The Fallible Prophets of New Calvinism

Today is the last day for’s free offer of The Fallible Prophets of New Calvinism on the Kindle book format (link).

9781935358138 _cov2RGBSMALLFrom the website: This book examines Dr. Wayne Grudem’s controversial teaching on fallible prophecy in view of various lexical, exegetical, and historical points of analysis. It also addresses the teaching’s popularity and continuing advancement through many charismatics within the “New Calvinism” movement. The doctrine of fallible prophecy is neither benign nor harmless, rather it constitutes a troubling strange fire for the body of Christ and continues to spread through the advocacy of popular continuationists like Wayne Grudem, D.A. Carson, John Piper, and Mark Driscoll:

1. Chapter 1: Prophecy – A Test of Love: According to the proponents of fallible prophecy, the presence of error in a prophetic utterance does not make such claimants of the prophetic gift false prophets, it only means that they are New Testament fallible prophets by definition. This constitutes a complete reversal of meaning of prophecy which results in a confused message concerning the nature and character of the God who has consistently and effectually revealed Himself through His appointed messengers. Moreover, such a redaction of prophecy effectively confuses, and nearly eliminates, the scripturally prescribed tests for prophecy. The importance of this must not be underestimated, for all of the tests of prophecy, in the Old Testament and the New Testament, have an unimpeachable centerpiece: the love of God.

2. Chapter 2: Fallible prophecy – Lexical Considerations: Grudem argues that the New Testament connotation of the word prophet no longer possessed the sense of authority it once had. Thus, Christ did not call his disciples prophets because “…the Greek word prophetes (‘prophet’) at the time of the New Testament…did not have the sense ‘one who speaks God’s very words’.” In view of Grudem’s emphasis on this point, it will be very important for us to examine his lexical justification for such a conclusion.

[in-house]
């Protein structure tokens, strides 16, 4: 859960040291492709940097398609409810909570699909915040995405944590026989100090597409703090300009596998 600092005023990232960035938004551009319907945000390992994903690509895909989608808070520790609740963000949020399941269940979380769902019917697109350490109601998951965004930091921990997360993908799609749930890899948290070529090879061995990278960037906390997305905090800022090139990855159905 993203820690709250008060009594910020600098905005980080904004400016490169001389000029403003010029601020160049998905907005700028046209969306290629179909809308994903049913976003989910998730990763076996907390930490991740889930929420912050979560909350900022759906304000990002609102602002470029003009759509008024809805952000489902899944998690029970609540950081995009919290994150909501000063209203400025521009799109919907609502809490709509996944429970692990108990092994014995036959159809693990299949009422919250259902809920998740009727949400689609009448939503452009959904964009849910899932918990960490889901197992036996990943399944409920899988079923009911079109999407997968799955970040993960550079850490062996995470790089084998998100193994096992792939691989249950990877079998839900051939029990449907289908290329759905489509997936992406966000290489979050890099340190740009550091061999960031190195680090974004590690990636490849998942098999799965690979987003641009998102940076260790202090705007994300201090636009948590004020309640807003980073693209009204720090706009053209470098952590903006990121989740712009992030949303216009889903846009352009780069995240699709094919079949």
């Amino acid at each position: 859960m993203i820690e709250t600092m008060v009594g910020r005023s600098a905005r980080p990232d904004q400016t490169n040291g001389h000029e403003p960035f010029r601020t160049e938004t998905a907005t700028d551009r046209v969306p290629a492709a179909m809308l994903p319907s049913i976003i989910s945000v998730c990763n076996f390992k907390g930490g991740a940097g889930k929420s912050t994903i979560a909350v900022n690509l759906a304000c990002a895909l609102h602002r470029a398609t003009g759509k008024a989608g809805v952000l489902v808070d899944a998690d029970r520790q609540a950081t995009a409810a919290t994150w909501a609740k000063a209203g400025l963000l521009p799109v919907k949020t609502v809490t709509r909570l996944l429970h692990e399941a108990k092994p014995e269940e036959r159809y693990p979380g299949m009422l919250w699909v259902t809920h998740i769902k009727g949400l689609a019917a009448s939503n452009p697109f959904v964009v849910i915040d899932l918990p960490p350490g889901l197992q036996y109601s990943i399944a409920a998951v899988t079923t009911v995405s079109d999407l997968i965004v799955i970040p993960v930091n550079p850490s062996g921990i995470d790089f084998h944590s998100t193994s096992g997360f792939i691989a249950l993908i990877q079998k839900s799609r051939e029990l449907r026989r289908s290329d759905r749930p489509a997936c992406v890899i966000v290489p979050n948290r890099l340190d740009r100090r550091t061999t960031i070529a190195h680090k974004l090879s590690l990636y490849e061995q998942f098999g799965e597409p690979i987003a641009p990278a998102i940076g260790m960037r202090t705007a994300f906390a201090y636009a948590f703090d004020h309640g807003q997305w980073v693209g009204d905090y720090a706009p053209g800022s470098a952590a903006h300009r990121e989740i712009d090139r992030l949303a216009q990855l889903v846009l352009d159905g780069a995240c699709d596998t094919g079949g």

3. Chapter 3: Fallible prophecy – The Case of Agabus: Grudem argues that genuine NT prophets could be resisted in view of their fallibility based upon texts like 1 Cor. 14:29. In support of this view, Grudem supplies examples of what he believes are NT fallible prophets, the most central of which is Agabus. Like Grudem, D.A. Carson insists that Agabus’ prophecy was fraught with error, saying, “I can think of no reported Old Testament prophet whose prophecies are so wrong on the details.” This is a very serious accusation requiring a thorough investigation.

4. Chapter 4: Fallible prophecy – A Gift for All?: Grudem argues that, unlike the unique gift of prophecy given in the time of the OT, the NT gift of prophecy was extremely common and functioned “in thousands of ordinary Christians in hundreds of local churches at the time of the New Testament.” He also argues that neither grave error nor immaturity should serve as a barrier to the pursuit and exercise of such a gift by nearly everyone within the local church. Such thinking is a tragedy for the body of Christ which is called to holiness and truth in all aspects of life and servitude.

5. Conclusion: The Fallible Prophets of New Calvinism: Believing in the value and efficacy of fallible prophecy, a growing number of popular pastors and teachers are now openly promoting such teaching. Particularly within the increasingly popular New Calvinism movement we find a growing number of advocates of fallible prophecy. To facilitate the spread of this doctrine, Grudem himself supplies a 6-point strategy for establishing fallible prophecy within the local church. This poses an increasing danger of the tolerance and proliferation of false prophets within the church.

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